Authors:  Sai Sriperumbudar, Martin Anselm, Michael Meilunas
Abstract
        The goal of this experiment was to determine the acceptable lower limit for solder paste volume deposit tolerance during stencil printing processes to ensure both good assembly yield and reliability expectations with BGA and CSP componentry. The experiment was conducted with the assumption that the minimum acceptability limit for a BGA or CSP paste deposit is currently -50% of stencil aperture volume.  Based on this assumption, low-volume outliers in the range of -50 to -80% of stencil aperture volume were generated for assembly yield analysis and, ultimately, reliability analysis using accelerated thermal cycle testing. The results show that the low-volume outliers had no impact on the assembly and, contrary to traditional thought, had negligible impact on the accelerated thermal cycle reliability of the devices investigated.

Author:  Peter McClure
Abstract
        A variety of substrate materials are of interest to the flexible electronics industry.  Currently the workhorse substrate is polyimide (PI) which can withstand the thermal requirements of traditional convection oven solder reflow, so no special processing techniques are required.  But other substrates of interest are not thermally robust enough to endure traditional oven reflow.  Special processing techniques (low melt solders, conductive adhesives, alternative heating, etc.) are required.  Two such temperature sensitive substrates are polyethylene terephthalate (PET) and thermoplastic polyurethane (TPU).  In the case of TPU, oven soldering with SAC alloys is impossible because TPU will degrade during the process.  In this study, a preliminary exploration of the possible use of area Laser Selective Reflow (aLSR) to join wafer level chip scale packages (WLCSPs) to PI, PET, and TPU substrates with SAC or BiSnAg solders was conducted.  With aLSR preferential heating of solder can be achieved with short (<5sec) reflow time; significantly reducing the thermal load on substrates.  This work is focused on determining if WLCSPs can be attached, without damaging the substrates, with aLSR.  Different traces metallizations under aLSR were also examined; solid copper, silver ink, NovaCentrix ink, and Tatsuta ink.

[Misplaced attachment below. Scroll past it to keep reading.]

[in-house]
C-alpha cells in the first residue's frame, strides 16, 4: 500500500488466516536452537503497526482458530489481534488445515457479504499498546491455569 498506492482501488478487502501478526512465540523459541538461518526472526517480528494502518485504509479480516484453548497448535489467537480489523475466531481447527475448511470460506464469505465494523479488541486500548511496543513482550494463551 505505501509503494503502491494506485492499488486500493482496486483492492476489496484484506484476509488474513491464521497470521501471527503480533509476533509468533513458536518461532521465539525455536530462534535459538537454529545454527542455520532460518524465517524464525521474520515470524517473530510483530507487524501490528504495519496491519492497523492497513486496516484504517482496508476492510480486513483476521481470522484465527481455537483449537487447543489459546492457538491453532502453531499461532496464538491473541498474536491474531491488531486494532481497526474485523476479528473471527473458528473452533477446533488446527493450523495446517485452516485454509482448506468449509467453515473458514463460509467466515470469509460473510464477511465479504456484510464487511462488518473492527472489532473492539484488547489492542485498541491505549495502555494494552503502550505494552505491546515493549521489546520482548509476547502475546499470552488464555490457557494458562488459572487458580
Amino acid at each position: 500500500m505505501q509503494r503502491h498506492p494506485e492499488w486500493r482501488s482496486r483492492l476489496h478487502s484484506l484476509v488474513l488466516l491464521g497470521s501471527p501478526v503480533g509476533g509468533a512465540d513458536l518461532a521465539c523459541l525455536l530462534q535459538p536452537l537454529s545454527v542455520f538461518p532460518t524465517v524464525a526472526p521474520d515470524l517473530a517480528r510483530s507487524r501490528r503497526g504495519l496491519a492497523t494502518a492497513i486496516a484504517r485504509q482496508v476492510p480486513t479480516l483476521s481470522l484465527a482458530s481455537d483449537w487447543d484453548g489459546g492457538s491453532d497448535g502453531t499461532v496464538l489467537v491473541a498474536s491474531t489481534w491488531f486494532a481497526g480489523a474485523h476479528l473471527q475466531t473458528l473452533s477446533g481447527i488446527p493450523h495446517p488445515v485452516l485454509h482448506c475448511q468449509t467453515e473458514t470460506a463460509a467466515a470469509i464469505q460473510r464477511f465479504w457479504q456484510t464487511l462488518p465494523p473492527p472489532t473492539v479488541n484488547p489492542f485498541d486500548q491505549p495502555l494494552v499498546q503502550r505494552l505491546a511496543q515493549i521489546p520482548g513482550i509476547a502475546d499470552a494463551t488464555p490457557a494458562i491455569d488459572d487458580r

Solder Void Formation in LGA and QFN Assemblies
Author:  Michael Meilunas
Abstract:
        LGA and QFN solder joint quality was evaluated for various convection oven reflow processes in order to determine which parameters, if any, affect the level of solder joint void formation. Parameters investigated included peak reflow temperature and reflow atmosphere. The experiment was performed with a standard no-clean solder paste and a paste marketed as a “low void” formulation. Assembled samples were inspected using x-ray imaging to determine void size and quantity for each process, component and paste combination.